Johnny.Decimal filing system

I think it was probably Jack Baty (the chief enticer-down-rabbit-holes on micro.blog) who pointed me towards John Noble’s Johnny.Decimal system. This is a deceptively simple, but surprisingly powerful system for naming folders in areas, categories and items with decimal numbers (a bit like the Dewey Decimal system, but less complicated). You can read about the system on the site, but the broad idea is that you divide up what you want to file into at most 10 different areas, and each of those areas into at most 10 different categories, and then place folders sequentially numbered with ID numbers within each category. So, following on from the Banking examples above, I might have a ‘Finance’ area from 20-29, within that a ‘Banking’ category as 21, and within that a folder named ‘21.02 Starling bank statements’.

The beauty of the system is that it is systematically organised, so once you have settled on a system that works for your brain, you know where everything should go, and everything within this filing system is only 3 folders deep. It is also suprising (particularly to me, as I find it hard to remember numbers), that you quickly get used to the numbers used for items you deal with frequently. It also gets around ‘now what did I name that folder?’ moments, as if you have an idea of the number range it should fall under. If you use something like Alfred or Launchbar, you can start typing the numbers to get a list of candidates. You can then either spot what you are looking for, or continue to type to filter the list down further. The beauty of having the ‘two digits dot two digits’ code at the start of each of the items is that this will uniquely identify that item, whereas I may have several files and folders containing the word ‘banking’, for example. In Alfred, if I start by typing 21. and then pause, Alfred will list all the folders under my Banking folder, and I can easily continue with 02 to find the Starling bank statements folder.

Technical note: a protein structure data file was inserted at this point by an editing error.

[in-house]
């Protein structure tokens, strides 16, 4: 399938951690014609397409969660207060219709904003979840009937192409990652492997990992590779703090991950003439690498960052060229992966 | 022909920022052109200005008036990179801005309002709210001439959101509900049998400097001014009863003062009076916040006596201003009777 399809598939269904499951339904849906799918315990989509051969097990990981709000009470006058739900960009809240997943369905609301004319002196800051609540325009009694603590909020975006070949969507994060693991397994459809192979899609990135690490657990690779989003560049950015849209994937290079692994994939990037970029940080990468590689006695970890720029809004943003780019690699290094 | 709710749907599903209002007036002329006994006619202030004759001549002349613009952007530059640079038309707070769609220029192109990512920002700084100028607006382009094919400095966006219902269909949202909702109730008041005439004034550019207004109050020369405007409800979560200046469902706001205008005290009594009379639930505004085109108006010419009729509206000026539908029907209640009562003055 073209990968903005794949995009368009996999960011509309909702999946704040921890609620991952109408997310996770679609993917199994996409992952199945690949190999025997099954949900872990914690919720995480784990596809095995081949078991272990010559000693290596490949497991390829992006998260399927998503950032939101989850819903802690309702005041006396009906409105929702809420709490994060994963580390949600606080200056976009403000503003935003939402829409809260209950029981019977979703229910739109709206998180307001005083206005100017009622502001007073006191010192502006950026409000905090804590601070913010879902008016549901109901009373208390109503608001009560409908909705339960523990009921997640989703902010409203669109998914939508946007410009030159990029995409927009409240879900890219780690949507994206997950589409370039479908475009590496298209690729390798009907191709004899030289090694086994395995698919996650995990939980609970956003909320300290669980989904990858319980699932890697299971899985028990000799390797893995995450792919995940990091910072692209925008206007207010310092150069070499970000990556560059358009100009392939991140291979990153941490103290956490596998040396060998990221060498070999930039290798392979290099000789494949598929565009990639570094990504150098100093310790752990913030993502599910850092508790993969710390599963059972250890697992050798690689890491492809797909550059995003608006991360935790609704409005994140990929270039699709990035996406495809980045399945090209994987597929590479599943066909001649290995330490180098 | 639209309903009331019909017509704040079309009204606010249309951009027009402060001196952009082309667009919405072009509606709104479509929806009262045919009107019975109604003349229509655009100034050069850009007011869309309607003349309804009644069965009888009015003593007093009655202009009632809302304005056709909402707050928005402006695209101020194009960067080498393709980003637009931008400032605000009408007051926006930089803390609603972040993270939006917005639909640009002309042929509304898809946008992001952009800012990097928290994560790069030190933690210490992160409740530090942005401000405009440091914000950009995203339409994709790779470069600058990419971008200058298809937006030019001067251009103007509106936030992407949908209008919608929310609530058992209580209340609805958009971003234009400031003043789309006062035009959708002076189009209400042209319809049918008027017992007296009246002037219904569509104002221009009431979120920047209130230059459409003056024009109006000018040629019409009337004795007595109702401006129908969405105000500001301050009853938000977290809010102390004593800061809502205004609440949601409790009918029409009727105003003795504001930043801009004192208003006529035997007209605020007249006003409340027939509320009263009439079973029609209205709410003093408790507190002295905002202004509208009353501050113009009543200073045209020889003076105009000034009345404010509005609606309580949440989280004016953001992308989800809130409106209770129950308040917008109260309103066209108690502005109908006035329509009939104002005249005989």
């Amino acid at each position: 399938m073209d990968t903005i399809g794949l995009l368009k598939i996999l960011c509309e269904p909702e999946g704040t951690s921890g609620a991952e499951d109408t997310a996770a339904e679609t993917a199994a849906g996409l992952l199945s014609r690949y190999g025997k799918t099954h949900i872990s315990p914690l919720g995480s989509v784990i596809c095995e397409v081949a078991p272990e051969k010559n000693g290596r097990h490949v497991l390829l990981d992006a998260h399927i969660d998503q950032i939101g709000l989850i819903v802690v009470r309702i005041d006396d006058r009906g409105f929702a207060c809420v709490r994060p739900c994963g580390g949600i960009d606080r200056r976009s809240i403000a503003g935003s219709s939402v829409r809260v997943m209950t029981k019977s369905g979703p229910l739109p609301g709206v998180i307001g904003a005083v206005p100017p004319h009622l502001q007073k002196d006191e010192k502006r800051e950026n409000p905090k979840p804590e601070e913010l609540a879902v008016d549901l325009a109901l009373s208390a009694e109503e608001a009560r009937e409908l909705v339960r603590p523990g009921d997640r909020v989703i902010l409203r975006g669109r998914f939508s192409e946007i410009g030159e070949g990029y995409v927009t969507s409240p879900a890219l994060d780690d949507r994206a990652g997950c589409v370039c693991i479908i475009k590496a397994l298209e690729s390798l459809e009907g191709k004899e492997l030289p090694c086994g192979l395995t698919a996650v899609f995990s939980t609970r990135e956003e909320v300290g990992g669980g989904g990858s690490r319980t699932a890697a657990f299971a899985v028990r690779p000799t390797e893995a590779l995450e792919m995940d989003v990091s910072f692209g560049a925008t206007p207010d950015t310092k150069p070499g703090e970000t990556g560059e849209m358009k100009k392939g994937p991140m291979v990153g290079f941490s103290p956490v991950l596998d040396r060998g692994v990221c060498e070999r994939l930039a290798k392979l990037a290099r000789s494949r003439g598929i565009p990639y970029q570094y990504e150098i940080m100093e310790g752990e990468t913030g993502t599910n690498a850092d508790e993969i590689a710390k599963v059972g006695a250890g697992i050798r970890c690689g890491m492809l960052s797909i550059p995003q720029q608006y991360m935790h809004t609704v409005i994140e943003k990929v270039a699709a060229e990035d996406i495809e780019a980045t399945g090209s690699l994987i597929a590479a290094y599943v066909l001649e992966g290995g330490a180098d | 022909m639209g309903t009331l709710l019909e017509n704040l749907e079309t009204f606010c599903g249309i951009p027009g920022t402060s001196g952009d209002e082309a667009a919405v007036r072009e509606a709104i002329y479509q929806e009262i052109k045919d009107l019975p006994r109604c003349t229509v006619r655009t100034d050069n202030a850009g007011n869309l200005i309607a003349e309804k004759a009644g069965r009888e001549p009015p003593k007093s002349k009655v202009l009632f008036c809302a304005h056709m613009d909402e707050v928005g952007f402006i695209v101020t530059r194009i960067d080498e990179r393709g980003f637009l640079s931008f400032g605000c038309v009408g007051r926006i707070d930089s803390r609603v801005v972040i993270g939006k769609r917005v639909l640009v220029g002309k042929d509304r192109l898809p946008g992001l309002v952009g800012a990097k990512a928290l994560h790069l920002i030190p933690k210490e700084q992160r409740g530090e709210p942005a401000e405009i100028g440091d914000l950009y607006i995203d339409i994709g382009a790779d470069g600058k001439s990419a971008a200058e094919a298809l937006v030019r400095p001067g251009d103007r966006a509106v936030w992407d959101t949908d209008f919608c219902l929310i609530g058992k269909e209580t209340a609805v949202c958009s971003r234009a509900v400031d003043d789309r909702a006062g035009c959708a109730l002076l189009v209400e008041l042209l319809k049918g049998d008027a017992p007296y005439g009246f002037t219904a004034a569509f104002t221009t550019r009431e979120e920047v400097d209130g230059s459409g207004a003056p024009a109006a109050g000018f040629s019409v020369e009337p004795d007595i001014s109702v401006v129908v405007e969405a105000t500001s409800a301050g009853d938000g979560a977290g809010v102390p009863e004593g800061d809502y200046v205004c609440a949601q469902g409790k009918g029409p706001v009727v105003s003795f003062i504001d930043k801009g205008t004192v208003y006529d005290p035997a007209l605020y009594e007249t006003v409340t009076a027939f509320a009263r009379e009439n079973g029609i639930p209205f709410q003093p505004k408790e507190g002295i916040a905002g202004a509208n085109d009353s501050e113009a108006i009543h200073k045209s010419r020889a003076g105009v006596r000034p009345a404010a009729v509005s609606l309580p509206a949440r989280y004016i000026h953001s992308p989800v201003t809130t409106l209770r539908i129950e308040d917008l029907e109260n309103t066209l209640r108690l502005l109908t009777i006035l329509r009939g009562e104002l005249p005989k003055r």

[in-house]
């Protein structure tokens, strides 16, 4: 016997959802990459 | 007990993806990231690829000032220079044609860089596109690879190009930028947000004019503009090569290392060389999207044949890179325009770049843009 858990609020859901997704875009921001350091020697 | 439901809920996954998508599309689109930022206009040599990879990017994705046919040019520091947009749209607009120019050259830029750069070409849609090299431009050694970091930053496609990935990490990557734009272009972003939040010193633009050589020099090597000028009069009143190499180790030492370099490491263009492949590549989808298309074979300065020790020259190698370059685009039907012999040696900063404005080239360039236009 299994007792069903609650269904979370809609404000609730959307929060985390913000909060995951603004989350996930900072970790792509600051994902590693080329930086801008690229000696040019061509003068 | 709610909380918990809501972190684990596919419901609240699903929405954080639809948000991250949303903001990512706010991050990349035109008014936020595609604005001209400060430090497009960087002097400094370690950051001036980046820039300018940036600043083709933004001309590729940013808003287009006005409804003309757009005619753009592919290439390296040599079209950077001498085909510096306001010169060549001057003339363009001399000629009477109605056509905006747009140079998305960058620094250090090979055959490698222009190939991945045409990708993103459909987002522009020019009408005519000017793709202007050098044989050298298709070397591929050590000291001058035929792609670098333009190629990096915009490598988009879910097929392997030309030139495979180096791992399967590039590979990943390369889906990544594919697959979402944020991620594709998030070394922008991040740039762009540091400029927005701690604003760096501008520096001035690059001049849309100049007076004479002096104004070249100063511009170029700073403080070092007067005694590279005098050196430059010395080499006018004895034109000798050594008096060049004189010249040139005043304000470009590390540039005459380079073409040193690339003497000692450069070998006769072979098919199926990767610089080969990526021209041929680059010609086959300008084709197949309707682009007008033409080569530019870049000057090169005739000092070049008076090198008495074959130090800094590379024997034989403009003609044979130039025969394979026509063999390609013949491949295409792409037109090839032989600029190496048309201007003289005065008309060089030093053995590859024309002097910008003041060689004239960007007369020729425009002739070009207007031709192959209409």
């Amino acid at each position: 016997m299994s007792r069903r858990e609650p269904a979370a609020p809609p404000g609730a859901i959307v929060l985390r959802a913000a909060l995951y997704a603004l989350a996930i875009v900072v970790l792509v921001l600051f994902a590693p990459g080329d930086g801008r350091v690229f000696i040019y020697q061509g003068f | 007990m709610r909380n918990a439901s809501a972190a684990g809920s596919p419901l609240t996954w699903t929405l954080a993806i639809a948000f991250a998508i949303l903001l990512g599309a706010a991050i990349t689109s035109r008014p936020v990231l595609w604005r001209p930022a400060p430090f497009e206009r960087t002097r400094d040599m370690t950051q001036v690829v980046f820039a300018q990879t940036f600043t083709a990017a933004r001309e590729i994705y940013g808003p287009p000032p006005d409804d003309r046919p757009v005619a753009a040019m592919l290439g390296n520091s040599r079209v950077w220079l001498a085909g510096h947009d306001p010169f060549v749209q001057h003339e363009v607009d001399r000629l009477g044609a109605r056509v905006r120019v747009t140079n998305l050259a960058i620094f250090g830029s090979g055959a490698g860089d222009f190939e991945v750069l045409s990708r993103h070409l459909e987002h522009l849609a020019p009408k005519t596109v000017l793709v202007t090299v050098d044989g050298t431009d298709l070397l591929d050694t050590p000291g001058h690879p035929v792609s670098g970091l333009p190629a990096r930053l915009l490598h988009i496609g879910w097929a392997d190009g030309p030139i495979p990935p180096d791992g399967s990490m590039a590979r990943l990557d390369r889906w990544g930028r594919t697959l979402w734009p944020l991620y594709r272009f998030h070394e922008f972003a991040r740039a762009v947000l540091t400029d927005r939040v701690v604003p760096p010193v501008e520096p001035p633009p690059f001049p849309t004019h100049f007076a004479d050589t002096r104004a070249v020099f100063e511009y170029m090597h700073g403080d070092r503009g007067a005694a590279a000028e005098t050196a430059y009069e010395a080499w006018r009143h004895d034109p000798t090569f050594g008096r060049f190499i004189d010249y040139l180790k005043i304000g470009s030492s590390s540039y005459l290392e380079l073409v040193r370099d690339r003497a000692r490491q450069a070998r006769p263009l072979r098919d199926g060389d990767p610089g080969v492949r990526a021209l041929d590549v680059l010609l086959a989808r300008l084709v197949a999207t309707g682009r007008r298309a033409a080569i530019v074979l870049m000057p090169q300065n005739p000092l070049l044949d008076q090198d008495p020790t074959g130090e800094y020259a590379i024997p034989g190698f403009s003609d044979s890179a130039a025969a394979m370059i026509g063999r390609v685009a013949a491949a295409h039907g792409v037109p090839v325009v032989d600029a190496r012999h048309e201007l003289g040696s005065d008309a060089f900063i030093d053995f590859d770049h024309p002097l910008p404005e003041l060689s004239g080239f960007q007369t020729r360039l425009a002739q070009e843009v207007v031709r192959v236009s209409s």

So far, I have only implemented the Johnny.Decimal system for my personal files on my home computer1. I had thought that this was going to be the easier option, but I hadn’t realised what an absolute mess my files were in. Things were scattered all over the place, randomly distributed among badly-named folders, and often duplicated. It took my several days of chipping away at it in spare moments to get it all organised, but I feel immensely better for it. I found some files I thought I had lost, and everything now has its own well-defined place to go. Searching for files is much easier than it used to be, and I plan to also build myself a few helper tools to make creating new item folders more fool-proof (though this is something that John Noble is also working on).

Now that I know it works so well, I will also make the time to organise my work files as well. I know that I will need to use the PRO.AC.ID multiple projects variant for work, so that I can accommodate projects like grants, grant applications and taught modules which will likely grow beyond the bounds of 10 discrete units over time (or have already done so). It will be a bit more complicated, but I have already figured out how I will divide up the system, so I am hoping it will just require a bit of time to rename and shift some files around.


  1. Though given that I am still working from home, all my computers (work and personal) are at home all the time. You know what I mean though… ↩︎